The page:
Monday, April 16, 2012

Whew!  It has been quite the semester.  Here are some of the things that I have learned in my digital civilization class.

This class is a civilization course.  As such, it uses concepts from the digital age and applies them to the past.  As an archaeologist, I am fond of history and have quite enjoyed the changed perspective of applying digital concepts to it.  The historical perspective was the portion of the class that I was most familiar with and where I had the most opportunity to contribute. I researched the French revolution as part of my eighteenth century group.  In my posts I tried to base my thoughts off of historical perspectives.  Finally, as part of my e-book group (inquiry)I was put in charge of writing the historical perspective section of the chapter.  During class discussions I would try to make historical applications.  I feel that modern thought brings new light to history and that the study of history can and should help us navigate our way through the digital age.

Digital concepts:
The digital part of digital civilization.  This is the section that I was most concerned with in this class.  I am not tech savvy.  Admittedly it was a pretty steep learning curve when I had to start creating blogs and signing up for google+.  I was experiencing signs of technostress.  I don't think I have overcome my wariness of new technologies, but I am learning.  I was able to be part of the Information C group where I was able to learn about disruptive innovation.  I was intrigued by disruptive innovation and decided to dig deeper outside of the presentation and found Clayton Christensen and was able to attend a lecture that he gave on campus (which was excellent by the way).  For the e-book, we had the opportunity to discuss the digital concepts specifically information and participation.  I was able to participate in presentations, written portions of builds, and class discussions.  Digital concepts were the section that I was most concerned about coming into the class, but I believe that it is the section where I learned the most.  As I began using different tools I learned in class and researching disruptive innovations, I was actually excited about what I was learning which led to some interesting projects (to be discussed later in the blogpost).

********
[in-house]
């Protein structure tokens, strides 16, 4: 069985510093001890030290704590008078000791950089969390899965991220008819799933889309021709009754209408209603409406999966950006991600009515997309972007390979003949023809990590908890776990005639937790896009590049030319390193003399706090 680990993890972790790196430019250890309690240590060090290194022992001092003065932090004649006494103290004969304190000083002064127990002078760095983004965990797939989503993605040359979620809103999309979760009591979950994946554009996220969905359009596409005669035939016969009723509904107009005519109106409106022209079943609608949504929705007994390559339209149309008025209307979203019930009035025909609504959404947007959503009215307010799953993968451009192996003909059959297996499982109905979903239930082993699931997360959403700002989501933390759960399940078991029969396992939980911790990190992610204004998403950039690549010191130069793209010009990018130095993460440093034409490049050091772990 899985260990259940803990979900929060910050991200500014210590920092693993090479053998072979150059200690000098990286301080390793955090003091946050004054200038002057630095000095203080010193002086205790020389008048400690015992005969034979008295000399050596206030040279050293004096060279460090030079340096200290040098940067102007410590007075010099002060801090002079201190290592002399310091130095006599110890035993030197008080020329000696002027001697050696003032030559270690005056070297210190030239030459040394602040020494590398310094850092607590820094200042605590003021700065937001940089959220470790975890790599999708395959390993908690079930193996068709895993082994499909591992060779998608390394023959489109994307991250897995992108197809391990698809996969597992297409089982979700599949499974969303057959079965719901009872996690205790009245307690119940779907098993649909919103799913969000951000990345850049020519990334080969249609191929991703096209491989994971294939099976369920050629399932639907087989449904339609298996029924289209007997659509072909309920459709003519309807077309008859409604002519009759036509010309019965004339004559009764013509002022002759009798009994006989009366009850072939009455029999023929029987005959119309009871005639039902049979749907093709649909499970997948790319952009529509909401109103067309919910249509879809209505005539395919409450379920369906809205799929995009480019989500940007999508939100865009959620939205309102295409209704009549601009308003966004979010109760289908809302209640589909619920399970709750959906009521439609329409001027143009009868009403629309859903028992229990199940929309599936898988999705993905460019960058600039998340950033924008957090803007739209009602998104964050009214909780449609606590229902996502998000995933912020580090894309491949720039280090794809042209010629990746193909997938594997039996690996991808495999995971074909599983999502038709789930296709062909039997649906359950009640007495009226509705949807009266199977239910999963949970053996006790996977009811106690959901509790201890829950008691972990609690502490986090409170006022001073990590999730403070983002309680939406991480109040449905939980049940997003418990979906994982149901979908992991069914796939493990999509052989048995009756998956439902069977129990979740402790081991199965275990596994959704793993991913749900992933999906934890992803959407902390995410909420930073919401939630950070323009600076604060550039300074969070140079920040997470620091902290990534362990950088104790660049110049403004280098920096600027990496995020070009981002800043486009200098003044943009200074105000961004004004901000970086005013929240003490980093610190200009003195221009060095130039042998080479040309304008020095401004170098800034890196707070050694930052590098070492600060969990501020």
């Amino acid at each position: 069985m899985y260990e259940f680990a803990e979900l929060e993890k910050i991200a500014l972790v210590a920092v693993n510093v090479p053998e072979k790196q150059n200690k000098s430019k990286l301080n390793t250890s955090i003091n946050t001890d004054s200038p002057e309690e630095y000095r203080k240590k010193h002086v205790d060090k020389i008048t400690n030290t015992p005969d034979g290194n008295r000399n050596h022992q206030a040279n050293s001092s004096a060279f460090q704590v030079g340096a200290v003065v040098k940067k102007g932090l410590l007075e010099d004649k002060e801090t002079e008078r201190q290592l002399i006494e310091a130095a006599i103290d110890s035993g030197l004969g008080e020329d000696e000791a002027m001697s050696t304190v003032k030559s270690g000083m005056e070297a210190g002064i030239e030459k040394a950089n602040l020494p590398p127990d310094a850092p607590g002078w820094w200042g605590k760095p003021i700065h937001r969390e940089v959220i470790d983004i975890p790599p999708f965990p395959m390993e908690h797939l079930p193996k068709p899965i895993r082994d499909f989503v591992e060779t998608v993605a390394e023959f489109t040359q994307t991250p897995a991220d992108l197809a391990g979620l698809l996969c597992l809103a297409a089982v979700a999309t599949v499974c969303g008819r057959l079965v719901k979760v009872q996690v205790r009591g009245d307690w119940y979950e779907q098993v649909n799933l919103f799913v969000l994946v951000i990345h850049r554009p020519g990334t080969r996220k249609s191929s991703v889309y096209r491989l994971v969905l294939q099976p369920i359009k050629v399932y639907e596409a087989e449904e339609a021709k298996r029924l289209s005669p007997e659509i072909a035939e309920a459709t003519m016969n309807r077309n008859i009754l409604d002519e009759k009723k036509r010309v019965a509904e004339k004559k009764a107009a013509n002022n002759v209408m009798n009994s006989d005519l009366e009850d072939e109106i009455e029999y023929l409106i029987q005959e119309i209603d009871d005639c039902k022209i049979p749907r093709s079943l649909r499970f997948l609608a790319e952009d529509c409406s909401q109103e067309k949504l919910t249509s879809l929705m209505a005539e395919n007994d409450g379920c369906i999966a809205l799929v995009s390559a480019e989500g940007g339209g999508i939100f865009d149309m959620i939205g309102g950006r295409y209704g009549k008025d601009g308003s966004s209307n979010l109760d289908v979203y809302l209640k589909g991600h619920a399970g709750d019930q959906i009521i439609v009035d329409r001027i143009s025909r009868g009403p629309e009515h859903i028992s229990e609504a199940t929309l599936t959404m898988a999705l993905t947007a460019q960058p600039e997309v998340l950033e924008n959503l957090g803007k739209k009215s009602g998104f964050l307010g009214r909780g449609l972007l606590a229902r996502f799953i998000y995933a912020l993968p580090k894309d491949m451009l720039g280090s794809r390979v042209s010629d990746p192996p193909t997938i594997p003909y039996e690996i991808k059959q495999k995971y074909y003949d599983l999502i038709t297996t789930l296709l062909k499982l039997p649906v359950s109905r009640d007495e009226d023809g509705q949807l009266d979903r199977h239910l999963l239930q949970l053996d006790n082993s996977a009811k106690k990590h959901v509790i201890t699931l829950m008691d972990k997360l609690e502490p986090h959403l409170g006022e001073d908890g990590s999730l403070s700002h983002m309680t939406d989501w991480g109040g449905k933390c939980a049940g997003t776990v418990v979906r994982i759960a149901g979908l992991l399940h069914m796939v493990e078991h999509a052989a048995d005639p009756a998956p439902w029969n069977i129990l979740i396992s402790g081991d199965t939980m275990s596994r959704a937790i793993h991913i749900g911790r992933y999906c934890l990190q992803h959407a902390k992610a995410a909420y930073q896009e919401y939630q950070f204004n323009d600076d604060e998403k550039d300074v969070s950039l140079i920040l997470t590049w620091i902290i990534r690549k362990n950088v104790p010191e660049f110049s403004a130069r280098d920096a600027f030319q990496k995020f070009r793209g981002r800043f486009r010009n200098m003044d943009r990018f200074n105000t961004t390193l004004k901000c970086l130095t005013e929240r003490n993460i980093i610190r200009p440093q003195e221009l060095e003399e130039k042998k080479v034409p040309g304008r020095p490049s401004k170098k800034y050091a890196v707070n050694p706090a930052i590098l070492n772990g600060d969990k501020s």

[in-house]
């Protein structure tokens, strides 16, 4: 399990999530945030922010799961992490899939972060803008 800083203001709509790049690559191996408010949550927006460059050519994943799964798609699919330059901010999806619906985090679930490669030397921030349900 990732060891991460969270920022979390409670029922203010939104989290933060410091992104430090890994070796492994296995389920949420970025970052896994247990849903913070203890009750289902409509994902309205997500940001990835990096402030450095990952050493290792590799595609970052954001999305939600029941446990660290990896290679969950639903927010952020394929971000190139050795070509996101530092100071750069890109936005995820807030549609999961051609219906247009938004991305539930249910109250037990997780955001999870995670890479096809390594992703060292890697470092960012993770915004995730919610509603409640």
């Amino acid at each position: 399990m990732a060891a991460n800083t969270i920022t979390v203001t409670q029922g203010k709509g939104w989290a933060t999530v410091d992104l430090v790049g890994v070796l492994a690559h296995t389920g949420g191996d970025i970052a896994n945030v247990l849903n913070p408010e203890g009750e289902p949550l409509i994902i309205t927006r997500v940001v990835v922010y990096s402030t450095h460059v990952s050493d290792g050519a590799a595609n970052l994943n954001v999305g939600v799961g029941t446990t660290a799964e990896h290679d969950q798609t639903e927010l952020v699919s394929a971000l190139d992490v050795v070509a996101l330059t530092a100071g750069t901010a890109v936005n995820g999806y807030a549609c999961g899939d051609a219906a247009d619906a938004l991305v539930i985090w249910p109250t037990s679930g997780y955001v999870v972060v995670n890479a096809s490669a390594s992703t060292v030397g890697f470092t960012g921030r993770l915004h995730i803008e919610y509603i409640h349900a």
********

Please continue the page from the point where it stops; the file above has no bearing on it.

Digital Literacy:
As discussed above, I am not the most digitally civilized individual in class.  However, this class has opened my mind to some tools that have already helped me in other fields. I now listen to tedtalks at work and have listened to over 50.  I have used google scholar and HBLL online tools to get sources for papers in my other classes. I have been able to reach out to other archaeologists through google + who, though not studying in my particular field, are trying to innovate the way we do things.  I used a prezi to give my presentation on Fremont ceramics at Wolf Village.  My professor was really wary about using something that wasn't powerpoint, but he seemed to be pleased with the results.  As part of the e-book group we have been working on a lesson plan that will reach outside the scope of the class and change the way that students learn at BYU.  Lynsie is working on the lesson plan and will send us a copy to review when she's done.  I still have a long way to go to become digitally literate, but I have made some good steps forward.

Self-directed learning:
I love to learn. I love finding new ideas and expanding my horizons. I would often begin to study for class and would be distracted by researching different avenues that had arisen from my research.  I learned a lot that I was able to use in class both in discussion and in my groups. I learned about prezis and decided to learn enough to use it effectively and have been able to teach some of my teachers and fellow classmates.  I was able to use what I learned in class to collaborate and teach in my other classes.  When preparing for classes I would draw on what I already knew, but I would also study the topics for the day through internet searches and trips to the library.  One interest I have gained from this class is disruptive innovation and have begun to look into books by Clayton Christensen.  I love to learn and now have an increased capacity to do so.